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Covid-19 News : Wisconsin passes 1.5 million “shots in the arm” of COVID-19 vaccine

MADISON, Wis. (W(BA)Y) – Wisconsin reports it’s passed 1.5 million “shots in the arm” of COVID-19 vaccine exactly 80 days since vaccinations started in the state.

The Department of Health Services (DHS) reports 1,507,834 doses have been administered: 1,480,260 to Wisconsin residents and 27,574 to non-residents, such as people who work in health care in Wisconsin but live in other states or residents of neighboring states going to Wisconsin clinics.

Counting only Wisconsin residents, more than half a million (524,908) are completely vaccinated. That’s 9% of the state’s population and includes 1 in 4 adults 65 or older (25.3%). A look at all age groups:

Age group % of age group
receiving at least 1 shot
% of age group
fully vaccinated
16-17 0.6% 0.4%
18-24 5.6% 3.8%
25-34 10.0% 7.5%
35-44 12.0% 8.9%
45-54 11.8% 8.5%
55-64 12.2% 8.1%
65 and up 56.6% 25.3%
WI population 16.3% 9.0%

None of the COVID-19 vaccines are approved for children under 16, who make up about 20% of the state’s population.

Wisconsin is on pace this week to have more people inoculated against COVID-19 than tested positive for the virus that causes it. However, health officials remind people the vaccine protects you from the coronavirus developing into COVID-19 or lessens the symptoms of the disease but you could still be a carrier. For this and other reasons, health experts aren’t sure when we’ll achieve herd immunity from the coronavirus (see related story).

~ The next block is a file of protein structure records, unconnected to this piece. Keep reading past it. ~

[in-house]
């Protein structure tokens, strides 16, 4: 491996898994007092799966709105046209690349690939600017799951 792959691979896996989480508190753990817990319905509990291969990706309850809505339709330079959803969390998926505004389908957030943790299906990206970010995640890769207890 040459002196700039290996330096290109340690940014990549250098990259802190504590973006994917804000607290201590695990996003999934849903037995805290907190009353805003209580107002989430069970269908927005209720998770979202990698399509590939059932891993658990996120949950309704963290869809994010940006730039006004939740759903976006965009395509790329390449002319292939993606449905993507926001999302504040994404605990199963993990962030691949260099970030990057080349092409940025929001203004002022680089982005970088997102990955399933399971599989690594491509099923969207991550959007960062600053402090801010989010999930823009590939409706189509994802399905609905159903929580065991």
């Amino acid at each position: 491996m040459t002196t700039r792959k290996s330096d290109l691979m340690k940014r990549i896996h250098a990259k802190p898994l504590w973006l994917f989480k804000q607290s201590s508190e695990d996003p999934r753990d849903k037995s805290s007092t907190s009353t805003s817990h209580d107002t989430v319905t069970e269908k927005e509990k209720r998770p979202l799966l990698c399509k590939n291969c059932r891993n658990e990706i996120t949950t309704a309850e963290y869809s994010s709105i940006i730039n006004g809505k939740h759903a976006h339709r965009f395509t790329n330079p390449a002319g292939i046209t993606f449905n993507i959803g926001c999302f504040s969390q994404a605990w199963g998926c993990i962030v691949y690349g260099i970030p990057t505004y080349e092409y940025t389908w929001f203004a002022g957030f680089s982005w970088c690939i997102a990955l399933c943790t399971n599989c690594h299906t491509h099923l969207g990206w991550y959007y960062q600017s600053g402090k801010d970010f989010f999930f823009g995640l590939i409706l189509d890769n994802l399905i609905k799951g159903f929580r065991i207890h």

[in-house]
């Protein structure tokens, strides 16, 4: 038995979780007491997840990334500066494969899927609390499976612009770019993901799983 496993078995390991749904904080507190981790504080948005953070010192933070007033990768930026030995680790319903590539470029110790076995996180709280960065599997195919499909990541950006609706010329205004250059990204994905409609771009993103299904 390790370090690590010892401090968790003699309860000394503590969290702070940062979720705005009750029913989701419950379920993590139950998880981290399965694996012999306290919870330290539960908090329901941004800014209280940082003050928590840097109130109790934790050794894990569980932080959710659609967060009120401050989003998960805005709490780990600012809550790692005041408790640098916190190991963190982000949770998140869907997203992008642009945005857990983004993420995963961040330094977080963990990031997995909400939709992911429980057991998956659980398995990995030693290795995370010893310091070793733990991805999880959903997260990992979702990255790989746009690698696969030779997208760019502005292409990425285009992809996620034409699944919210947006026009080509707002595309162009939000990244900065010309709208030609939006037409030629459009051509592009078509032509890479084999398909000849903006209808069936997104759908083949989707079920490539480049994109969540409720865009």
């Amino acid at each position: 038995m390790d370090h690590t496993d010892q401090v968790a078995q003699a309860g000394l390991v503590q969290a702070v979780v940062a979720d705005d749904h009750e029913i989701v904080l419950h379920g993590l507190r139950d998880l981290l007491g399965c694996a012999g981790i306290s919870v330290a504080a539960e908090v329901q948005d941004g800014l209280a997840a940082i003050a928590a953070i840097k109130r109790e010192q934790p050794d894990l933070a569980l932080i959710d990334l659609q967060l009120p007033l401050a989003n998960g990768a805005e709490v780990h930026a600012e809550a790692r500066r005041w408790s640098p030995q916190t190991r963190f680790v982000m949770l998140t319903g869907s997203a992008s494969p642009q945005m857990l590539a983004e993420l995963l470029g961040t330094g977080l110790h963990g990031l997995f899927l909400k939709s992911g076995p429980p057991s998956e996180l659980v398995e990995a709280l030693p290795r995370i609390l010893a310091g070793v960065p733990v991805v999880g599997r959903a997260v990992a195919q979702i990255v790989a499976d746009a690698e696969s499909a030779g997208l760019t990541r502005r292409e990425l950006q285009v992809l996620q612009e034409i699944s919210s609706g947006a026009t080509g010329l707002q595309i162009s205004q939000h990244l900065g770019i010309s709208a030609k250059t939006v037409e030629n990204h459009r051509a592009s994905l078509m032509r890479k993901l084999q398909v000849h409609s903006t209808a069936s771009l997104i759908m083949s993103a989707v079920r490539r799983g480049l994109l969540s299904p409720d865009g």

New coronavirus cases and deaths continued to trend downward Wednesday. The DHS reported 539 new cases, which is in line with the 7-day average that’s fallen to 546, the lowest average since the 4th of July when cases were starting a summer surge. The 539 positive tests were out of 3,826 results for people being tested or testing positive for the first time. If you look at all tests, including people tested multiple times, the positivity rate climbed from 2.1% to 2.4% based on the latest preliminary numbers, but we’re still looking at a positivity rate similar to where we were last March.

Wisconsin also recorded 18 more COVID-19 deaths, compared to 28 added Tuesday. The death toll is up to 6,458, which is 1.14% of all known cases, where the death rate’s been for 7 days now. The state is averaging 17 deaths a day, the lowest 7-day average since last week.

Deaths were reported in 12 counties: Brown, Chippewa, Columbia, Eau Claire, Grant, Iron, Marathon (5), Milwaukee, Oneida (2), Outagamie, Racine (2) and Vernon counties.

Positive tests came from 51 of Wisconsin’s 72 counties. Ten of them reported only 1 or 2 new cases.

County by county case and death figures are listed later in this article.

So far, 551,329 people, or 97.6% of people who tested positive for the coronavirus, are considered recovered. There are currently 7,185 active cases diagnosed in the past 30 days, which is 1.3% of all the cases going back 13 months.

HOSPITALIZATIONS

The hospitalization rate for COVID-19 rose to 4.7% of all cases with 57 more people hospitalized in the past 24-hour period. Wisconsin averaged 55 new patients a day over the last 7 days. There have now been 26,279 patients treated in hospitals at some point in the last year for serious symptoms caused by the coronavirus.